Have you noticed that a lot of local pack results don’t seem to make sense these days? Almost every time I search Google for a local search term, the pack results leave me wondering, “Why are thesebusinesses ranking?”
In local search success, one thing is clear:
The days of getting in the 3-pack and having a one-trick pony strategy are over. Every business wants to get the free traffic from Google’s local results, but the chances are getting harder everyday. Not only are you fighting against all of your competitors trying to get the same rankings, but now you’re also fighting against even more ads.
These tips will help you maximize the value of each blog post that you write.
Since I know this is a very valuable resource, I suggest bookmarking this page or using this guide to create a customized checklist for you.
Having said that, here are the 11 things to do after you publish your blog post.
For some business owners, email marketing may seem archaic. With the prevalence of social media and a hundred other forms of messaging, the traditional email format feels relatively old. However, it still remains one of the most powerful and thoroughly understood “modern” forms of communication. That’s why just about every social media platform requires you to have an email.
With so many social networks out there, have you ever wondered which social media channels should you focus on? I mean there’s Facebook, Twitter, YouTube, Instagram, Periscope, SnapChat, etc etc.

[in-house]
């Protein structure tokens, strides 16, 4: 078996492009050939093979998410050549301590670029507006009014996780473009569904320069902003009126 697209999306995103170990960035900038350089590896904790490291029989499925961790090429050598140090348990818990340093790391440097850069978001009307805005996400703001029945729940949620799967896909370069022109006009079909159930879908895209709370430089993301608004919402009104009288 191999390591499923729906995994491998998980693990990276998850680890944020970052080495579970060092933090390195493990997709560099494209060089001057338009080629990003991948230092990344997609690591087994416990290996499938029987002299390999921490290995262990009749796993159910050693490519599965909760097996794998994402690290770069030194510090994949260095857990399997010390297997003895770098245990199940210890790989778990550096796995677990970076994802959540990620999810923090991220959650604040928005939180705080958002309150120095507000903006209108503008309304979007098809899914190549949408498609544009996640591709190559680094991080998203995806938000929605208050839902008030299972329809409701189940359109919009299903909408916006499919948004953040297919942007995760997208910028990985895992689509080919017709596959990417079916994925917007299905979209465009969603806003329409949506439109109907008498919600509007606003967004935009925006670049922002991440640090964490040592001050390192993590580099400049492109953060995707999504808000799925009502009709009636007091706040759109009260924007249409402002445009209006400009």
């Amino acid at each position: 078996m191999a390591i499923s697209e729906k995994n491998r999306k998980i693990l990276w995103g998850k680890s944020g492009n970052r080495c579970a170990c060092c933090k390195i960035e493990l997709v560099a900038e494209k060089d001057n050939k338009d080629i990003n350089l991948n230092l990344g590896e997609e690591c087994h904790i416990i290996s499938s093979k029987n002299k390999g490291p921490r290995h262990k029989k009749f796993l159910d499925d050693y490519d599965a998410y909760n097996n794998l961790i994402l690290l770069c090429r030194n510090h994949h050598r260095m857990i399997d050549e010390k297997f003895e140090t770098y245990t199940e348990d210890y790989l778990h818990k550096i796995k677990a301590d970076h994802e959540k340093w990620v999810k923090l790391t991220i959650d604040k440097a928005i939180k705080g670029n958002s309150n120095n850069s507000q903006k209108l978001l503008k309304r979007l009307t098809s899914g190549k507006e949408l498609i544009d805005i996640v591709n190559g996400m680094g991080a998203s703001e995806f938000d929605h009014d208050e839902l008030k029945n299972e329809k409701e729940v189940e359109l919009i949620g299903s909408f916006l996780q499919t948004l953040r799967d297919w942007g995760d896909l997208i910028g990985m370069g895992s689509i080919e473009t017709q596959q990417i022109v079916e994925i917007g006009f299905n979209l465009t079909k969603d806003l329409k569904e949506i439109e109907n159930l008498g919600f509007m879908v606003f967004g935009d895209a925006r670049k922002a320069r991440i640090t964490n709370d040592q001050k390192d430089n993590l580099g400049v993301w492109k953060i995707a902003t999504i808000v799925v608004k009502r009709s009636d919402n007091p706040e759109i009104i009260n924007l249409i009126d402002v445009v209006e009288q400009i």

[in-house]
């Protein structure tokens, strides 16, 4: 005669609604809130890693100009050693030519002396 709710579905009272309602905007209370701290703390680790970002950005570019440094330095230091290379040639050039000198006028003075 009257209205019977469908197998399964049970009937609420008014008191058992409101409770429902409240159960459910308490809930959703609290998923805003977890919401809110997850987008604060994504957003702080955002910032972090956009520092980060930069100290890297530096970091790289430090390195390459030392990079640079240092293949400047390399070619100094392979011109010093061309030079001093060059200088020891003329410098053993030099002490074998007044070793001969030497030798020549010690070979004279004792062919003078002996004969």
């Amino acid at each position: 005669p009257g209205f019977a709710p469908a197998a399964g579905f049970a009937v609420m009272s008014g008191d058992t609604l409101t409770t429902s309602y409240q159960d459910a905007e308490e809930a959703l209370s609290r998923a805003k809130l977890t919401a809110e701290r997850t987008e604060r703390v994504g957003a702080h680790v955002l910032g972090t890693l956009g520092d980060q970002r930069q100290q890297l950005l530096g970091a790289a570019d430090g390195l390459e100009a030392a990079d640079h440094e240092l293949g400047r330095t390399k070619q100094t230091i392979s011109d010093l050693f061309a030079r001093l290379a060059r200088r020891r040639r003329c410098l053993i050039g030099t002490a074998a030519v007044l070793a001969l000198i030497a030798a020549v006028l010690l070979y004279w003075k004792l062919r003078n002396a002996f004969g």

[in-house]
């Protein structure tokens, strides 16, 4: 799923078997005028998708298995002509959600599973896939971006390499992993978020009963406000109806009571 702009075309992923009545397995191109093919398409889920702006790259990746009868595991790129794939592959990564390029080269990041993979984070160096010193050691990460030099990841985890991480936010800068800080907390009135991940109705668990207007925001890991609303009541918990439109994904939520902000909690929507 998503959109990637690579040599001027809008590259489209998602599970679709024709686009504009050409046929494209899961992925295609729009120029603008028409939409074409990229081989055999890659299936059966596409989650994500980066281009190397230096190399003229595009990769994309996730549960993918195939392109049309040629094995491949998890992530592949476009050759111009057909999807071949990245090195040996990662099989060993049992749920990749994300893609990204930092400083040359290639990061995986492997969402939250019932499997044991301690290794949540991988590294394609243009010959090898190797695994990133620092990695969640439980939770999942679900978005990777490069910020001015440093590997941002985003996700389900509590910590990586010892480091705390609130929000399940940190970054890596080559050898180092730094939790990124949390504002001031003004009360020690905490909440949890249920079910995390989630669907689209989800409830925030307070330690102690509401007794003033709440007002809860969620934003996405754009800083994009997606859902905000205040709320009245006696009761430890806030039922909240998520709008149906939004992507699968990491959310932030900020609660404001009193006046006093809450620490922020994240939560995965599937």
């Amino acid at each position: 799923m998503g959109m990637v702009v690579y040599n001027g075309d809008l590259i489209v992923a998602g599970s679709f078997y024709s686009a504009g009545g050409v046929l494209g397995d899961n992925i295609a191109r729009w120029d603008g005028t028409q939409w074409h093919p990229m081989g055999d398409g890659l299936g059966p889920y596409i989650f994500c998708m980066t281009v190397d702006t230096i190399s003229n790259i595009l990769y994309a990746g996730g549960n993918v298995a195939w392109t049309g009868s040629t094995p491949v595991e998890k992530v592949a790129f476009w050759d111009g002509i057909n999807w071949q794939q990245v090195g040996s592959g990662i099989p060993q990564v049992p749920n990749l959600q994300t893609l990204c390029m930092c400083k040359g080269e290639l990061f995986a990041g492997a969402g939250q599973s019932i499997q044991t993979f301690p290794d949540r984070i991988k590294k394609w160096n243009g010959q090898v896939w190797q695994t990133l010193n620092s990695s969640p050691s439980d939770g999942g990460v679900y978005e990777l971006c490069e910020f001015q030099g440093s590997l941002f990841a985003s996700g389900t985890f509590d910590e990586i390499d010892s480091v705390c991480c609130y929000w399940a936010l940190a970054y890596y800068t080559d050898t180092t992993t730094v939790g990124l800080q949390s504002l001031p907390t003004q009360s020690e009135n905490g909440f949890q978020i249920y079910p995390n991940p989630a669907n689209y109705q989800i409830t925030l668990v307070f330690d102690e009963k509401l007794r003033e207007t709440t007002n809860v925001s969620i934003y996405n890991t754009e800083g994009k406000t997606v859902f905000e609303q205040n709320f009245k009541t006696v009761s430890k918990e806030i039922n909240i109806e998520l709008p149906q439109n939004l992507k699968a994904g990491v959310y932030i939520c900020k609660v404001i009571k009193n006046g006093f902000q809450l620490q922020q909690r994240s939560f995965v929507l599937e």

So how do you figure out which one is the best for your business? What’s the next big thing that you should focus on?
There are thousands of places where a citation – a mention of your business name and address, phone number or website – can be built for your local business. Every local business should focus on building a strong core of citations that not only broadens the visibility of the business but also strengthen search engines’ “trust” in the validity of the business’s existence. High-quality, authoritative citations are also viewed by experts as the #1 ranking factor in competitive local search markets.
Citations are defined as mentions of your business name and address on other webpages—even if there is no link to your website. An example of a citation might be an online yellow pages directory where your business is listed, but not linked to. Citations can also be found on the local chamber of commerce pages, or on a local business association page that includes your business information, even if they are not linking at all to your website.
14 May What is a Citation for SEO?
One of the questions we are most commonly asked at Bowler Hat is what is a citation, how does that work for SEO and more importantly how does that help local and small businesses improve their traffic from search engines?